The Mill has worked on a slew of Super Bowl commercials over the years. Josh Mandel, managing director of the company’s Los Angeles office—who has put in time at R/GA, 72&Sunny, 180Amsterdam, Wieden + Kennedy and Nike—reflects on why the Super Bowl has such staying power and how engagement continues to evolve.
Definitely. As a culture there are few moments left where we all experience the same moment, at the same time. The Super Bowl especially is a point that everyone looks forward to, knowing that’s the case. Advertising has become increasingly fragmented and personalized over the past decade, as new and alternative platforms grow, but it’s just as important to acknowledge that audiences still treasure those “cultural campfire” moments; there are just fewer of them.
The power to create around cultural moments has never been stronger for brands. What makes the Super Bowl unique is that it is a magnet not just for sports fans but a touchstone of attention on the commercials themselves. People are watching with family, watching with friends, watching because they know people from work will be watching … The game brings together so many different groups of people.
The big game brings together so many different audiences, especially in today’s media landscape where everything is so sliced and diced for an audience of one. The Super Bowl is about something larger and more exciting; niche audiences all participating at same time.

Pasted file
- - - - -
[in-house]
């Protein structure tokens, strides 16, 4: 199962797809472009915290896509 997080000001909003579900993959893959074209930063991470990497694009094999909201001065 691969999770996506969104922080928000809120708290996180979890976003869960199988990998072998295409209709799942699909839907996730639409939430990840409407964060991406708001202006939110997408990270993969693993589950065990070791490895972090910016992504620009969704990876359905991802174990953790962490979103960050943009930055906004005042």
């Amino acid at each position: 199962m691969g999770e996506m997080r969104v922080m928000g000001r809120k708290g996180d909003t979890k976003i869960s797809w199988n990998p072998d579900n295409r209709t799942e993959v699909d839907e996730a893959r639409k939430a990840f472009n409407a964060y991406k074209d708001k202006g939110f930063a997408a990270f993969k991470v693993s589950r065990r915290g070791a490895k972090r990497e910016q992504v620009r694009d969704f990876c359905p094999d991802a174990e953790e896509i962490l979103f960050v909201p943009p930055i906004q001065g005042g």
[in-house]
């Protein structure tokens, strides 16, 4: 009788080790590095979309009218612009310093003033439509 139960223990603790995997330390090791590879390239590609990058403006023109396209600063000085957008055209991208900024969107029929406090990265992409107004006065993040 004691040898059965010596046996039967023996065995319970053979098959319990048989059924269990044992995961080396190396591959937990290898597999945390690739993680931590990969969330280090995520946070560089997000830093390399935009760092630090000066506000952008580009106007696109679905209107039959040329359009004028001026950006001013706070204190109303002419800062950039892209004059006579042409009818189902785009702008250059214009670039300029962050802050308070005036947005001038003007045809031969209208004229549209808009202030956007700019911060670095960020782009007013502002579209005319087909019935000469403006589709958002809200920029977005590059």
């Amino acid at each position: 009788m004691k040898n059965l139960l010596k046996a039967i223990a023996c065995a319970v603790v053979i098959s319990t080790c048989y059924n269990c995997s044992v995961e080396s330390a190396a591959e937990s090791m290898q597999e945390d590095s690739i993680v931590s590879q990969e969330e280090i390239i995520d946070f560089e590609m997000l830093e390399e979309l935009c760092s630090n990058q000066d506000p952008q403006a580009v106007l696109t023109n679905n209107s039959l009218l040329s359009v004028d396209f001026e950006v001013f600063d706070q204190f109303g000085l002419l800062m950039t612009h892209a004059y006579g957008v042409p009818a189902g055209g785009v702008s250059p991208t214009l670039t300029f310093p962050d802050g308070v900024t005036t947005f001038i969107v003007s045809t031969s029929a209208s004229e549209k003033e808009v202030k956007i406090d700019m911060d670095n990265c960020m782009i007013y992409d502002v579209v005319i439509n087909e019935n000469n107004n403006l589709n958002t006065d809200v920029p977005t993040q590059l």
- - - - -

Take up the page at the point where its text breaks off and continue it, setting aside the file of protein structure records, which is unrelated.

The Super Bowl has always been a “high bar” moment—meaning the expectation of creative and strategic concept is high, not just for brands and agencies but for the people sitting at home and watching the spots. It can and should represent the best of our industry, although that isn’t always the case.
A commercial to reach a specific group is one thing, but for the Super Bowl, the expectation of quality and grandeur is such that you almost have to write for the moment of Super Bowl, as much as you’re writing to create an effective piece of communication.
Not to oversimplify this, but the special sauce is that it’s entertaining. Everyone tunes in hoping the game itself will be an entertaining game. When it’s not, we suffer accordingly. But we are also looking to the work that fills the gap to be entertaining, and the successful stuff reflects that.
Brands have tried to amplify their moment outside of the game by releasing teasers, to better unpack what they are doing. Today it is not just about having one spot, it is about helping our clients through a comprehensive integrated campaign. The technology that makes an impact on the flat screen is also being used to extend communications campaigns to increasingly immersive experiences, such as social components, virtual and augmented reality. Outside of early-release content there is still further opportunity to create a longer-lasting impact. The appetite for Super Bowl related messaging exists in the two-week period from playoffs through the big game. The NFL always takes full advantage of that. I imagine brands will learn to think more like a programmer and work in the same way.
Well, my personal favorite moment outside of the game was Beyoncé’s performance. Beyond entertainment, she created a culturally loaded experience.